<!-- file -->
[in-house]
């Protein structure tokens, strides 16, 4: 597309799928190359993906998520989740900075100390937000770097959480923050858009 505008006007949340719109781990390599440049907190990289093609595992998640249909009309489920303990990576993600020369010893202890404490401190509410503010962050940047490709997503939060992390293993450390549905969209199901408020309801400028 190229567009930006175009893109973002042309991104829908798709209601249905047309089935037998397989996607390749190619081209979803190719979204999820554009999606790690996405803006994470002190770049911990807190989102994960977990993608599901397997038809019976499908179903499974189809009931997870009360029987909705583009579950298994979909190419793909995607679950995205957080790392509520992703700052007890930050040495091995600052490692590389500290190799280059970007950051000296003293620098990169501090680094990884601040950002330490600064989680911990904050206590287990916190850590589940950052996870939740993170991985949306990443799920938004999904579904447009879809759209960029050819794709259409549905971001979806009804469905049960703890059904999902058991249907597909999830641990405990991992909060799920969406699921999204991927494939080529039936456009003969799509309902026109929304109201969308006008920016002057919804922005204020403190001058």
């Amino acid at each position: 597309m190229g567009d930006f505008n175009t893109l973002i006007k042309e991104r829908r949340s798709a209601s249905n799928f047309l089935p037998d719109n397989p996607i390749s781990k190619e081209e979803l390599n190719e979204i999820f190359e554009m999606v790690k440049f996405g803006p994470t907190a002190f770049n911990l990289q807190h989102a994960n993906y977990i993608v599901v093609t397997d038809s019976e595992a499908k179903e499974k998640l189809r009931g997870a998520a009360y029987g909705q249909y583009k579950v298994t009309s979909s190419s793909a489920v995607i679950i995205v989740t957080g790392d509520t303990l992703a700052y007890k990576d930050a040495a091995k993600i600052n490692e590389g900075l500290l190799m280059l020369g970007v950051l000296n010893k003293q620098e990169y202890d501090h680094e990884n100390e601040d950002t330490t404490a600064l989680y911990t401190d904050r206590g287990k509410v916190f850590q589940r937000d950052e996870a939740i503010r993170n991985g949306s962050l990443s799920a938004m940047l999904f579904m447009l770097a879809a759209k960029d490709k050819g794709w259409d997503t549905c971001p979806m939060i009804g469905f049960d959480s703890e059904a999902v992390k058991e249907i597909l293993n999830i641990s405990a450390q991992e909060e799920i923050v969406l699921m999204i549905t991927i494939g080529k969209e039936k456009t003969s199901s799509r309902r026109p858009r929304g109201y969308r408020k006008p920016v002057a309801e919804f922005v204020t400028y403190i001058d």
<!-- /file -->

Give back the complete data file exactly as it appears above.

[in-house]
């Protein structure tokens, strides 16, 4: 597309799928190359993906998520989740900075100390937000770097959480923050858009 505008006007949340719109781990390599440049907190990289093609595992998640249909009309489920303990990576993600020369010893202890404490401190509410503010962050940047490709997503939060992390293993450390549905969209199901408020309801400028 190229567009930006175009893109973002042309991104829908798709209601249905047309089935037998397989996607390749190619081209979803190719979204999820554009999606790690996405803006994470002190770049911990807190989102994960977990993608599901397997038809019976499908179903499974189809009931997870009360029987909705583009579950298994979909190419793909995607679950995205957080790392509520992703700052007890930050040495091995600052490692590389500290190799280059970007950051000296003293620098990169501090680094990884601040950002330490600064989680911990904050206590287990916190850590589940950052996870939740993170991985949306990443799920938004999904579904447009879809759209960029050819794709259409549905971001979806009804469905049960703890059904999902058991249907597909999830641990405990991992909060799920969406699921999204991927494939080529039936456009003969799509309902026109929304109201969308006008920016002057919804922005204020403190001058």
């Amino acid at each position: 597309m190229g567009d930006f505008n175009t893109l973002i006007k042309e991104r829908r949340s798709a209601s249905n799928f047309l089935p037998d719109n397989p996607i390749s781990k190619e081209e979803l390599n190719e979204i999820f190359e554009m999606v790690k440049f996405g803006p994470t907190a002190f770049n911990l990289q807190h989102a994960n993906y977990i993608v599901v093609t397997d038809s019976e595992a499908k179903e499974k998640l189809r009931g997870a998520a009360y029987g909705q249909y583009k579950v298994t009309s979909s190419s793909a489920v995607i679950i995205v989740t957080g790392d509520t303990l992703a700052y007890k990576d930050a040495a091995k993600i600052n490692e590389g900075l500290l190799m280059l020369g970007v950051l000296n010893k003293q620098e990169y202890d501090h680094e990884n100390e601040d950002t330490t404490a600064l989680y911990t401190d904050r206590g287990k509410v916190f850590q589940r937000d950052e996870a939740i503010r993170n991985g949306s962050l990443s799920a938004m940047l999904f579904m447009l770097a879809a759209k960029d490709k050819g794709w259409d997503t549905c971001p979806m939060i009804g469905f049960d959480s703890e059904a999902v992390k058991e249907i597909l293993n999830i641990s405990a450390q991992e909060e799920i923050v969406l699921m999204i549905t991927i494939g080529k969209e039936k456009t003969s199901s799509r309902r026109p858009r929304g109201y969308r408020k006008p920016v002057a309801e919804f922005v204020t400028y403190i001058d």